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Archive for July, 2013

“Samadhi is a Sanskrit word indicating the one-pointed state of body and mind in meditation (zazen).  It is translated as ding in Chinese, which means ‘stability’ (page 13).”[1] Anyone who has been around Buddhism or Yoga or any Eastern (as we call it) teachings will know this word well.  Many seek to experience Samadhi through their practices in meditation (zazen), yoga, Tai Chi, breath work and more.  And it seems the harder they try the more the experience eludes them.  Then the more they get frustrated.  And finally they just give up.

What a shame.  For in reality the best way to experience it is by letting go of the experience.  Because the experience of it is simply a “one pointed state of body and mind” and that you have already experienced a thousand times in your life.  It is that perfect orgasm that you had in the most intimate and loving relationship, it is that perfect bite of food that you had one evening where you experienced it with every sense in your body—taste, touch, smell, and sight.  It is when you were so engrossed in a task that it took someone hollering out your name or having to touch you to gain your attention.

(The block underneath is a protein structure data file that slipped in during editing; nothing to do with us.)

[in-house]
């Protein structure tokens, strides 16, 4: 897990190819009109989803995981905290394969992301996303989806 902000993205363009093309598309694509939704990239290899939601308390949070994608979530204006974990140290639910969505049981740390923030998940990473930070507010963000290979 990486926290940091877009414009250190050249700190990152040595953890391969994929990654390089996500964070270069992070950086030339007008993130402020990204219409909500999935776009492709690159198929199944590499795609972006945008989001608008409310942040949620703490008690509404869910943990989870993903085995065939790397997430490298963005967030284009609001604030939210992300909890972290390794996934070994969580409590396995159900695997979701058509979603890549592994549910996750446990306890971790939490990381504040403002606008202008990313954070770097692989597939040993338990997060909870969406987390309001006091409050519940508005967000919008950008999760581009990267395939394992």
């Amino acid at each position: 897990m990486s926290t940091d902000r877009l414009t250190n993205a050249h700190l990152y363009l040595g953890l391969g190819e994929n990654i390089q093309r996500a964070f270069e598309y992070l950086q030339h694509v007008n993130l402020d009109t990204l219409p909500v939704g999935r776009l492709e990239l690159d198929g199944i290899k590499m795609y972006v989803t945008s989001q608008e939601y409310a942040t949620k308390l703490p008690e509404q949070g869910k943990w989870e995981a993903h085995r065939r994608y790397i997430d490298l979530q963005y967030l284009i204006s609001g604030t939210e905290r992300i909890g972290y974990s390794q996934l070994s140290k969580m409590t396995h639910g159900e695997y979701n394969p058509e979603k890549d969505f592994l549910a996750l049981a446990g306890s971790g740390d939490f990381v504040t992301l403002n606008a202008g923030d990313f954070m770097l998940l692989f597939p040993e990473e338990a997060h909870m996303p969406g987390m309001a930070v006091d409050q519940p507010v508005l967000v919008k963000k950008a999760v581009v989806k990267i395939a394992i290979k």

There was not it and you—there was just it. Until of course you came back to you and when you did that you separated yourself from the experience, went out of the now moment and into the past, reliving it, talking about it, sharing it with the other person who may have been there at the time. Duality crept up on you and then there was you and then there was the experience.